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June 26th, 2018

By Luis E. Mendoza

BiologaResearch published in Journal of Nanotechnology in April 18, 2018.

The Ambrosia is a plant with mythological resonance. The legend tells us that Greek and Sumerian gods used to drink it as a source of immortality. Moreover, the indigenous peoples of the inter-Andean valley -located in what we current know as Bolivia, Colombia, Ecuador and Peru- used it as part of their traditional medicine. Few people know, however, that this plant -combined with silver nanoparticles- contributes to control infectious diseases such as Dengue, Chikungunya and Zika. This is the outcome of research led by Ecuadorian biologist Bianca Morejón in the Center for Health Research in Latin America (CISeAL). This research was part of her thesis, conducted under the direction of Dr. Marco Neira.

Biologa1Biologist Bianca Morejón

Recently published in the Journal of Nanotechnology (BMJ), the paper was developed in co-authorship with other CISeAL researchers. Its main contribution is to offer scientific evidence to support the hypothesis that larvicidal the combination of Ambrosia arborescens with silver nanoparticles represent a way to control the mosquito that transmits the Zika and Dengue virus: Aedes aegypti, originally from Africa.

Biologa2Aedes aegypti is the mosquito transmitter of Dengue, Zika, Chikunguña and yellow fever.
The infection is caused by the bite of infected females. Photo: Center for Diseases Control and Prevention (CDC).

The investigation confirms the existence of different methods of Aedes control -environmental sanitation, insecticides, among others- but also warns that such conventional methods have led to resistance to conventional insecticides. In fact, recently there has been an increase in the presence of mosquitoes due to this resistance. The focus of this research focuses on the larvicidal effects of Ambrosia in combination with silver nanoparticles.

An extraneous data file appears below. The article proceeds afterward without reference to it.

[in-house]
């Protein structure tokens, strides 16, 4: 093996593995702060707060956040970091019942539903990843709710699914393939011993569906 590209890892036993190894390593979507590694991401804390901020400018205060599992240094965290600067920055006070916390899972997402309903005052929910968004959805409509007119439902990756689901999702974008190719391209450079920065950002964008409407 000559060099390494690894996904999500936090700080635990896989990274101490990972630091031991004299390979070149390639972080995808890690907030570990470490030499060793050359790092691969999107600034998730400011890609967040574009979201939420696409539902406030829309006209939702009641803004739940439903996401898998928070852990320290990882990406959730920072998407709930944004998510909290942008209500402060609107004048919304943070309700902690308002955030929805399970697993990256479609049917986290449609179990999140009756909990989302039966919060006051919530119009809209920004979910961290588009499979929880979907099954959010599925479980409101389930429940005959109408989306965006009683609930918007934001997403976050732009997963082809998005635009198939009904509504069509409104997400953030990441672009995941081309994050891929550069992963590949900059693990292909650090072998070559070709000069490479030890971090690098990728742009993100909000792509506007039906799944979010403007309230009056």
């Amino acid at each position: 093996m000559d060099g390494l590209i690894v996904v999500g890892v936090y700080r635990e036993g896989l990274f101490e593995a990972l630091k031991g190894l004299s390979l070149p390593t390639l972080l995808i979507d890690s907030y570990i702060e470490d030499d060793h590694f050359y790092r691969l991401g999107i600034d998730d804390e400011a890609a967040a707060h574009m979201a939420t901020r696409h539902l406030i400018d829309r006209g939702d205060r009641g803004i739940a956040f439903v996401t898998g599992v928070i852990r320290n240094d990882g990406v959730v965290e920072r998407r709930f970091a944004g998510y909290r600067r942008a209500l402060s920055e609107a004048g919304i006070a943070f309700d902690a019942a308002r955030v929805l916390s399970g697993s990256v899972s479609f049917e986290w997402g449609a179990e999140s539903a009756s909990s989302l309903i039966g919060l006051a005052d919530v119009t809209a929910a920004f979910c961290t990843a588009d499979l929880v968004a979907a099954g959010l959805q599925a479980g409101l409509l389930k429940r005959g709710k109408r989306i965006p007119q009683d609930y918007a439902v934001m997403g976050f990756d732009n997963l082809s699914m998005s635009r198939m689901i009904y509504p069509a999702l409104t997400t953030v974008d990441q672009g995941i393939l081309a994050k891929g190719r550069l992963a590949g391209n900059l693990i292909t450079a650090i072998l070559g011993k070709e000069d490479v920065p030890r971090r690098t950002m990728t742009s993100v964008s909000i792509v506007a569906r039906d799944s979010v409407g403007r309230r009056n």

Biologo3Sample of Ambrosia arborescens depositedin the CISeAL.
Source: Bianca Morejón.

According to Dr. Neira, “the results of this work suggest that both Ambrosia extracts and synthesized nanoparticles from these extracts have the potential to be as a new and effective tool for the control of this insect danger”. This is important considering that, according to the Ministry of Health of Ecuador, 70% of the Ecuadorian territory has socio-environmental conditions that favor the presence of Aedes aegypti.

The research was funded in part with sources assigned by the Office of Research of the Pontifical Catholic University of Ecuador (PUCE). It is the first product derived from the collaboration between the Medical Entomology group of CISeAL and the Nanotechnology Laboratory of the School of Chemical Sciences of PUCE. 

You can access the publication through the following link: